babe
Thursday, September 02, 2004

If you are targetting a Q4 2005 initial release I would be tempted. Aren't we always ;-).

Just me (Sir to you)
Thursday, September 02, 2004

VS.NET 2005 is built specifically for building .NET 2.0 apps.

VS.NET 2003 is built specifically for building .NET 1.1 apps.

VS.NET 2002 is built specifically for building .NET 1.0 apps.

(In so far as .NET development is concerned)

To the OP, from your responses I would answer that you are unable or unwilling to accept the risk, so in your case I'd go with VS.NET 2003.

Indeed, for anyone else reading what I said above, let me add the disclaimer - Of course there is risk. There is risk that the product might not be released until 2006. There is a risk that they might decide that it's all flawed and they'll rebuild it all on Python. There's a risk that a killer bug will exist in the first release of 2.0 (remember that much of .NET 2.0 is actually a v1.0 release) that will make it unusable. There is a risk that Microsoft will decide to get out of the software game.

To properly assess whether you want to be an early adopter, you need to adequately assess your own ability to absorb these risks, and the benefits you would truly gain by being an early adopter. I have an associate that is developing a large scale web application and database back-end, and they are going with the 2005 platform - they understand and accept the risk, have a delivery that can absorb a fair amount of slip, and have built to adapt to change. On the flip side they have received a significant strategic advantage because of the code (and performance) that they are building off with 2005.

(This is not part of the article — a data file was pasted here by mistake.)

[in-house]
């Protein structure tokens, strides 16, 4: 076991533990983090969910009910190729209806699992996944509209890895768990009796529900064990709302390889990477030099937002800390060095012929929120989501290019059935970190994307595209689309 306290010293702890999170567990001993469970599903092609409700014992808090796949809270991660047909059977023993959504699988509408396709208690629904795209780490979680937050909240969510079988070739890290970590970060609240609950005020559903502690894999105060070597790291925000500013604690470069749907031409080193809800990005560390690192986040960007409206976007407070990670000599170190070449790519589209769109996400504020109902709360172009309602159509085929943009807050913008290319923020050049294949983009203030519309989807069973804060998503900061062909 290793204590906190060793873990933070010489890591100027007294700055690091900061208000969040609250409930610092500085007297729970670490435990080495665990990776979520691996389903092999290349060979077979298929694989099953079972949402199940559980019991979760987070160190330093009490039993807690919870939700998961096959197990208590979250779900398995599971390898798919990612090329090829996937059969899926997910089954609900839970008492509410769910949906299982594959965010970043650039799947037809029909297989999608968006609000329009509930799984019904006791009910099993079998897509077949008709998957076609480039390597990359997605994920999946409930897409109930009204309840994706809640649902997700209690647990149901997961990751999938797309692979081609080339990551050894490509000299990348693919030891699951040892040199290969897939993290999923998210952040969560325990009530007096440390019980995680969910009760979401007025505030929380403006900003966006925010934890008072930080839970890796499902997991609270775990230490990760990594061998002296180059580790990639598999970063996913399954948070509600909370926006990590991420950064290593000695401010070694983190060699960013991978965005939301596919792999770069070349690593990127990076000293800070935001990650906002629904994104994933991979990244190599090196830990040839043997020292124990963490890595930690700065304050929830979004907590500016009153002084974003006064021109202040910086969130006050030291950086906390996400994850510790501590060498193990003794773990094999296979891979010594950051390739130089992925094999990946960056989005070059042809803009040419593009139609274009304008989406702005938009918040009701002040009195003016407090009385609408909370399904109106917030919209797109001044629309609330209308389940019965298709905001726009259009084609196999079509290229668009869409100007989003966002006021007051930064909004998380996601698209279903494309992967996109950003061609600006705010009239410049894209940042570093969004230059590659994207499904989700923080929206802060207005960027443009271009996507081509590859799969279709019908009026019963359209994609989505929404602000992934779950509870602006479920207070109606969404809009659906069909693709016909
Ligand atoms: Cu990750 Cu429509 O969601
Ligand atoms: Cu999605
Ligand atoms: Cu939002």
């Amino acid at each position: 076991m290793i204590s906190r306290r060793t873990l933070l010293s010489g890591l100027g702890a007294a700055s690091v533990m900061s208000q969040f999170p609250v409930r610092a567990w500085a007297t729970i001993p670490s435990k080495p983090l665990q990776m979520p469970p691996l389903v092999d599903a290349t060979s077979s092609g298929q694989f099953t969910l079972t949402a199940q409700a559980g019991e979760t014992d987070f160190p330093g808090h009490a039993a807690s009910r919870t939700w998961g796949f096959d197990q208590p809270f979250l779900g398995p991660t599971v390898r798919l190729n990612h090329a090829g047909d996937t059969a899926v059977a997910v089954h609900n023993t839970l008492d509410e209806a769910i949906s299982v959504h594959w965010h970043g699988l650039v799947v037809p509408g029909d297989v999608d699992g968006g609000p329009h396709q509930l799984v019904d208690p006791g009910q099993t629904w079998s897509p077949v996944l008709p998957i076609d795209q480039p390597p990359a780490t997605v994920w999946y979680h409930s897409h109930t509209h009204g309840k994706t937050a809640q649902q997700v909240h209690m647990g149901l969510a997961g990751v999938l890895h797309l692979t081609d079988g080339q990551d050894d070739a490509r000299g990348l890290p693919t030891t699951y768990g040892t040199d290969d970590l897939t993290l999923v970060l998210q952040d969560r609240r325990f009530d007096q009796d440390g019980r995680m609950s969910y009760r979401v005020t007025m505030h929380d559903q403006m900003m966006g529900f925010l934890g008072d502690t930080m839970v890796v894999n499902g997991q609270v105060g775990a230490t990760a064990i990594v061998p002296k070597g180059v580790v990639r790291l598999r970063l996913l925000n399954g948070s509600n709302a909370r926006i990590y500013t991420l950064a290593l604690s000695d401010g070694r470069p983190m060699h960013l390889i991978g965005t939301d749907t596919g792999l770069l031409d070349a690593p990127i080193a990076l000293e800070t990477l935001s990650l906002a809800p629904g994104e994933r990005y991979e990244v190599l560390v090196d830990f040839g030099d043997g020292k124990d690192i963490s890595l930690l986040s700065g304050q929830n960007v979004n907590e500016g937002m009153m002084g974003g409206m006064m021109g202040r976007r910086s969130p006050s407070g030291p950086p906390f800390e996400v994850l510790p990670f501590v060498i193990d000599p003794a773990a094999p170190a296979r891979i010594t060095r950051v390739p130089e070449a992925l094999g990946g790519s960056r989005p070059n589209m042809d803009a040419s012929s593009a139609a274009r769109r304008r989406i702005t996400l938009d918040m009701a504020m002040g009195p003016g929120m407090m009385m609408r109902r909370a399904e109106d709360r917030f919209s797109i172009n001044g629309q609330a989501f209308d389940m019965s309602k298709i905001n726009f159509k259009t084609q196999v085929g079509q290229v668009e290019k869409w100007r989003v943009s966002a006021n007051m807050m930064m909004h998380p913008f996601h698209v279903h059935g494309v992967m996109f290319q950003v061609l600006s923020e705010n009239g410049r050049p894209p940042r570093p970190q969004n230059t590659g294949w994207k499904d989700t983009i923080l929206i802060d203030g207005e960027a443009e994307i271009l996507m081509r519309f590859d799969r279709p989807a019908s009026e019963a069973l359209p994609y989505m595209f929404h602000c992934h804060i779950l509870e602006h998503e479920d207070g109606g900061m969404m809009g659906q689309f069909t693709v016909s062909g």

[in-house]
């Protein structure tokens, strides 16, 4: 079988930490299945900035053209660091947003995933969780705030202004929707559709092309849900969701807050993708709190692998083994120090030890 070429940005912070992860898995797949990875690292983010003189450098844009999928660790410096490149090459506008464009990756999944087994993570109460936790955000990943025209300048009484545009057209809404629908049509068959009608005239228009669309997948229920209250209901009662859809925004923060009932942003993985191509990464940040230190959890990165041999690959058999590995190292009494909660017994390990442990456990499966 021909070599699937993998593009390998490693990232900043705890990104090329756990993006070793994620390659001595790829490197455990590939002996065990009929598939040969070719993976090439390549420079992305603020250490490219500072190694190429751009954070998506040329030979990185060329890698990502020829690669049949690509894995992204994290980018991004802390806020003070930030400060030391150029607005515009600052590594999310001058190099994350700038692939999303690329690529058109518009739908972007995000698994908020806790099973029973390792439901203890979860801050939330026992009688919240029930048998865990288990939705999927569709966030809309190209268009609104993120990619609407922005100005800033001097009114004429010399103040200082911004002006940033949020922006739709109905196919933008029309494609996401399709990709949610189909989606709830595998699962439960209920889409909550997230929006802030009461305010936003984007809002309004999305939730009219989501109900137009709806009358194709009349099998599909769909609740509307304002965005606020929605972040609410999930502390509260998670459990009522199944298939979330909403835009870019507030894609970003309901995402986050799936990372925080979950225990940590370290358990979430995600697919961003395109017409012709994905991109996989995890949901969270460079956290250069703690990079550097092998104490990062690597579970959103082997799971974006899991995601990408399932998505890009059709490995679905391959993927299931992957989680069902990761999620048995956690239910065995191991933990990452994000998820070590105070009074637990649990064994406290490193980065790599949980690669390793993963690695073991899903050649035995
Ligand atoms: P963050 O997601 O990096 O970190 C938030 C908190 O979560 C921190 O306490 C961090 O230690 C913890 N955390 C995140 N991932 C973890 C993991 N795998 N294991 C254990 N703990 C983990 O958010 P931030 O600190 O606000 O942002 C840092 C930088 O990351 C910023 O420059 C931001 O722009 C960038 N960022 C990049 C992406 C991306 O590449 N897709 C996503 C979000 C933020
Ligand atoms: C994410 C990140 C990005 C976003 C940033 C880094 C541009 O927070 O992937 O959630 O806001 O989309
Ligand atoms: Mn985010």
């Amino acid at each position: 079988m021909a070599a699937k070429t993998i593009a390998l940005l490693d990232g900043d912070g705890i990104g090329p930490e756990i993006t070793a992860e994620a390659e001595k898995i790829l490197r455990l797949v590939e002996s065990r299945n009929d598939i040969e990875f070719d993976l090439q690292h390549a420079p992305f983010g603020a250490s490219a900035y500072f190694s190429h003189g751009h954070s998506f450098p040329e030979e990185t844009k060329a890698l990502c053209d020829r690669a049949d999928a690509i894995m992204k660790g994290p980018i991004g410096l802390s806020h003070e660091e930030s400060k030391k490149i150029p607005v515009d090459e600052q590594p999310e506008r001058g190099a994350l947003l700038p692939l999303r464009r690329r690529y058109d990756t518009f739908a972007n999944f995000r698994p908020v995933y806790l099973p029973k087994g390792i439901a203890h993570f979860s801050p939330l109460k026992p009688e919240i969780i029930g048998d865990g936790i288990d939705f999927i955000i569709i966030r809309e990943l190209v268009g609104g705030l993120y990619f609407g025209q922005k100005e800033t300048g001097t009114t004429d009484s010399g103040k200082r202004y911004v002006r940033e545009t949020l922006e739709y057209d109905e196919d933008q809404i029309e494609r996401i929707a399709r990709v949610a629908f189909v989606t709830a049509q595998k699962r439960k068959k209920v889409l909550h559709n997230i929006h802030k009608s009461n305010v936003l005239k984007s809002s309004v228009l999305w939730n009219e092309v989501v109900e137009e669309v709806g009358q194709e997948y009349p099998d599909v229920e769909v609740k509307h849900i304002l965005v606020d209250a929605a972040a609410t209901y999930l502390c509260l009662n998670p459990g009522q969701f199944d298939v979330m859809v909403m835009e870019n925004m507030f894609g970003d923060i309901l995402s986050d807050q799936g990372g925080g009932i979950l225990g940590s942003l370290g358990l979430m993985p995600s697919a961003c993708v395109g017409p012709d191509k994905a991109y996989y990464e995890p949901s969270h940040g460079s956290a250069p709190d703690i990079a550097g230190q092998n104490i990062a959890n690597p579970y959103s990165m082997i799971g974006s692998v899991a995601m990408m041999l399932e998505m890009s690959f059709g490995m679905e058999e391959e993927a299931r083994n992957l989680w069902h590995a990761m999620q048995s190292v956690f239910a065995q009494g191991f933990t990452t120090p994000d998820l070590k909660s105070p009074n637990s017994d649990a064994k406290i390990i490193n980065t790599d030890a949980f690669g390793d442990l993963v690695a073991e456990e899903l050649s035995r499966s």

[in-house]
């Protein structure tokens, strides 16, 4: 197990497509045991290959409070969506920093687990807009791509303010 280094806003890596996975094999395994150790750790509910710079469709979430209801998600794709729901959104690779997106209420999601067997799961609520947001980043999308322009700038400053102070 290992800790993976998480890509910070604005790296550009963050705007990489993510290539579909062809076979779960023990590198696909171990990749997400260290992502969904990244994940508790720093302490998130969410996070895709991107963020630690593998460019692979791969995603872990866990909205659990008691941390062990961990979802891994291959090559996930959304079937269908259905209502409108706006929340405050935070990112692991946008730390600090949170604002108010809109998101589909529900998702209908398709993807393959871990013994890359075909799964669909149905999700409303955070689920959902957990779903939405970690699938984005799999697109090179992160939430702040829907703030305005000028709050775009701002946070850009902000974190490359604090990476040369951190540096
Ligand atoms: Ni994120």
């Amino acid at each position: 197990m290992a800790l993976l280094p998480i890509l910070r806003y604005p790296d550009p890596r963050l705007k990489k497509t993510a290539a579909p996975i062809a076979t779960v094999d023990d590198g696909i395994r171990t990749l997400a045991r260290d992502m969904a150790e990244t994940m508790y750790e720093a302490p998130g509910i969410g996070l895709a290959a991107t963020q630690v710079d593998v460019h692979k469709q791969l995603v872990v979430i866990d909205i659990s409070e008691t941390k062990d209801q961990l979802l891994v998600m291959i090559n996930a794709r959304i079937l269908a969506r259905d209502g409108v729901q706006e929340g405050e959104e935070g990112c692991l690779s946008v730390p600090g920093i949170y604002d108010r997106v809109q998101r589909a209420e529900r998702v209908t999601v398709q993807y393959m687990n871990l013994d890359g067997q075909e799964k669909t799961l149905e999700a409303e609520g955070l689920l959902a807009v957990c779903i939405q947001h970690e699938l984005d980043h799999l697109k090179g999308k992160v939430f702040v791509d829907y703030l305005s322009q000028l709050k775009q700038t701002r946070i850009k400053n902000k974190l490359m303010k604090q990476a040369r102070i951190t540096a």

Dennis Forbes
Thursday, September 02, 2004

While it's right around the corner, they keep moving the corner.  So it might not be released as soon as you expect.

Dutch Boyd
Thursday, September 02, 2004

I'd say it's fairly safe if you have a release date of at least 1 year after the currently scheduled ship date of VS.Net '05, and if you avoid using bleeding edge functionality new to 2.0.  Remember, 2.0 will still run 1.1 apps, so if you limit yourself to 1.1 functionality, you'll be 99% safe.  But you do still need to budget time for work-arounds, fixes in response to changes in the Fx, and testing when 2.0 is officially released.

Of course, doing that removes a lot of the advantages of being an early adopter.  You do get the new IDE, which has some pretty cool features.  And you can pick and choose which parts of 2.0 will really be time savers for you, and assess the risk before you use them (or wrap them, so you can change your implementation if need be).

The above poster was correct in that '05 is for 2.0, '03 for 1.1, and '02 for 1.0, but you can also use "redirection" to target a different version by modifying your app.config file (check out http://www.gotdotnet.com/team/changeinfo/default.aspx).  Of course, once again, this assumes that your app doesn't use features found only in later versions of the framework...

Joe
Thursday, September 02, 2004

*  Recent Topics

*  Fog Creek Home